Enrichments and Analyst Effectiveness
Do Sentinel and Splunk have an integrated threat intelligence platform and other enrichments?
Sentinel does not have an integrated, out-of-the-box TIP. But it does support several connectors with threat intelligence feeds. These must be manually configured in your Sentinel environment. You’ll find documentation on how to manually set up data from TIPs in Sentinel’s documentation: https://docs.microsoft.com/en-us/azure/sentinel/connect-threat-intelligence
Splunk does not offer threat intelligence enrichments out of the box. It does offer the ability to integrate with a TIP, but that integration must be set up manually. The integration process is described in Splunk’s documentation under the section “Threat Intelligence Framework.”
Do Sentinel and Splunk make your SOC analysts more effective?
If you are a 100% Azure cloud organization, or a combination of mostly Microsoft on-premises technology and Azure, then Sentinel could be a very attractive solution. The ease of getting data into Sentinel from Microsoft data sources — such as Microsoft 365 Defender or Defender for Endpoint — gives Sentinel a quick time to value curve for organizations with an entirely Microsoft ecosystem. The Logic Apps offer a way to automate tasks and responses within your Azure environment without an incredible amount of coding.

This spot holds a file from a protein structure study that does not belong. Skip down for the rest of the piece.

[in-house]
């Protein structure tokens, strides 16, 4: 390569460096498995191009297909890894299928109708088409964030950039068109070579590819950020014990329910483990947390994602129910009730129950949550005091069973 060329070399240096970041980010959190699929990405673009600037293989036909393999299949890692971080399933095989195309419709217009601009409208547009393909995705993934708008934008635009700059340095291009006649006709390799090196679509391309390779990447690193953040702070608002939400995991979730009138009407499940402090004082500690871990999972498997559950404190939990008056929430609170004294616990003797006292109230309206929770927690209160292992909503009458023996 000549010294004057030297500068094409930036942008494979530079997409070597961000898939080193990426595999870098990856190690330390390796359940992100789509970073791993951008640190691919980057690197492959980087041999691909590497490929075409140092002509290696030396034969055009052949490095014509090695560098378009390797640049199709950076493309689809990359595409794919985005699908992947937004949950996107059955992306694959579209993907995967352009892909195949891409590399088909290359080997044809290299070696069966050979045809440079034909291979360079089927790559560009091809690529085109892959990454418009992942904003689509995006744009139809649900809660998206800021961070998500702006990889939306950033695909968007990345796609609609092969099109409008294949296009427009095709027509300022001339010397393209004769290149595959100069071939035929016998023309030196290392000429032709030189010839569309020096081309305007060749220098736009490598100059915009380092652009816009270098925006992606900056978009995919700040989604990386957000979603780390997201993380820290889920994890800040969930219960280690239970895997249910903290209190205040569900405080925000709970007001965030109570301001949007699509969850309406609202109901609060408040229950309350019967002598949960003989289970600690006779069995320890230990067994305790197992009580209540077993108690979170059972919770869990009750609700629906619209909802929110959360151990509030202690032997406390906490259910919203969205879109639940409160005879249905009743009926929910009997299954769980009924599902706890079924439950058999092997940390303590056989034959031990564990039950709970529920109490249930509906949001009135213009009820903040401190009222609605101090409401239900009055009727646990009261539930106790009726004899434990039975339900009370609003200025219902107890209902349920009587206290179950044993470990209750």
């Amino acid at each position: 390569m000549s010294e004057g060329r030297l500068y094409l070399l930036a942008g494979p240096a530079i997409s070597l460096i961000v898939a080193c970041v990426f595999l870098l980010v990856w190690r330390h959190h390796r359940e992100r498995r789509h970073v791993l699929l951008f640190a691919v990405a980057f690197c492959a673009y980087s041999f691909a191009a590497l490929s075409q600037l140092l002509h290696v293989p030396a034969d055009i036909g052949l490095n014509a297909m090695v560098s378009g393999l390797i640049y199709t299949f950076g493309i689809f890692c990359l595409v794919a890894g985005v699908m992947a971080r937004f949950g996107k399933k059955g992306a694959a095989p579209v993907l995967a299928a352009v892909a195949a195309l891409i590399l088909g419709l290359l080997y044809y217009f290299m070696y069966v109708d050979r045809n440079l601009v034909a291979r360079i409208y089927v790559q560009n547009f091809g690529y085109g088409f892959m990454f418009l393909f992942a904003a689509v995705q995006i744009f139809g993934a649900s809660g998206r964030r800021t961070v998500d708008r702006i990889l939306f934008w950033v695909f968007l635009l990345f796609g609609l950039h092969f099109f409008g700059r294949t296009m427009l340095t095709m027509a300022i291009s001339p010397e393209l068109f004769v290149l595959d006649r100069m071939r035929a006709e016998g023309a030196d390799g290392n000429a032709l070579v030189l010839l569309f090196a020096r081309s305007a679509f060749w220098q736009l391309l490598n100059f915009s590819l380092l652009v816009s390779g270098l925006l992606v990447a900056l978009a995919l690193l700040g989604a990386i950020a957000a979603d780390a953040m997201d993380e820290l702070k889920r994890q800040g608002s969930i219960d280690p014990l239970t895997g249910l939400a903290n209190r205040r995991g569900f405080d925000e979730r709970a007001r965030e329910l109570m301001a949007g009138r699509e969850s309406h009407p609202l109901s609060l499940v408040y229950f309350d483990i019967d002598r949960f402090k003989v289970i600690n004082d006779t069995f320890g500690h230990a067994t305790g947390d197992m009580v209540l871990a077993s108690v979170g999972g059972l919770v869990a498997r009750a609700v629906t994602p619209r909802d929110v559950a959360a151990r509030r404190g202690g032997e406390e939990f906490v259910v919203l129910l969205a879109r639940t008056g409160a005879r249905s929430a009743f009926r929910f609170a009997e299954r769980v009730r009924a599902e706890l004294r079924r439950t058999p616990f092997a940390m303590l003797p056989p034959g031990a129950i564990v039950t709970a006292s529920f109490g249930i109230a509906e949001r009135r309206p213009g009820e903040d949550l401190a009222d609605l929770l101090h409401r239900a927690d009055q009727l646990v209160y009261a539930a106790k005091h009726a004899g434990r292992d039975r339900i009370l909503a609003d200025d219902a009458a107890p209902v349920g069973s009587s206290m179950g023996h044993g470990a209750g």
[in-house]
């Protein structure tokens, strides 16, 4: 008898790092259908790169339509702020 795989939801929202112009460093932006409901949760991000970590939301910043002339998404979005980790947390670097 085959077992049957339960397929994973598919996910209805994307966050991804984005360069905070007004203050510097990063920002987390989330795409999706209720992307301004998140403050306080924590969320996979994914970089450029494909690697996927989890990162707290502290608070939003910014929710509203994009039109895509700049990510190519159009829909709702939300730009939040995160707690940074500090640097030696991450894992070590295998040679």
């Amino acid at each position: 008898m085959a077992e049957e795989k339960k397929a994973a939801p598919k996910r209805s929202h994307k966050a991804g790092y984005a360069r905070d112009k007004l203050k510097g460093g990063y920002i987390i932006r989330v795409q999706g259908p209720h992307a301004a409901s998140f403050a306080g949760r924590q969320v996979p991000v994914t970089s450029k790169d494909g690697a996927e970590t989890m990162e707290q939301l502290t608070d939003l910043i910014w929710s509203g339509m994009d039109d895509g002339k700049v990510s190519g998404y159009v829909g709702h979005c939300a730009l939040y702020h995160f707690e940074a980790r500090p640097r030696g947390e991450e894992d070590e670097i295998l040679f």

The weakest link in the Sentinel story is arguably the underlying Microsoft SQL database service, which doesn’t have a great reputation for being the most performant and scalable database. This could lead to long query times, and thus long investigation times, as data ingestion scales up.
For customers who have a broad mix of Microsoft and non-Microsoft technologies, Sentinel could be more trouble than it’s worth. Onboarding custom application logs will be especially difficult. And automating tasks and responses in other cloud providers, such as AWS and GCP, will be equally troublesome.
For an experienced Splunk ninja, it could improve analyst performance. But most SOC analysts are not also Splunk experts. It takes a lot of time and training to become proficient with the Splunk platform. Since Splunk uses a proprietary query language (SPL), it is not easy for general security analysts to use. Many SOC analysts struggle with Splunk Enterprise Security.
If you have a team of dedicated Splunk experts who can perform the configuration, set up the dashboards, and build the queries for your SOC analysts, then you might obtain a lot of value from using it. However, if your security team is on its own to do all the setup, configuration, dashboard and query building, it may be difficult to realize value from such an expensive platform.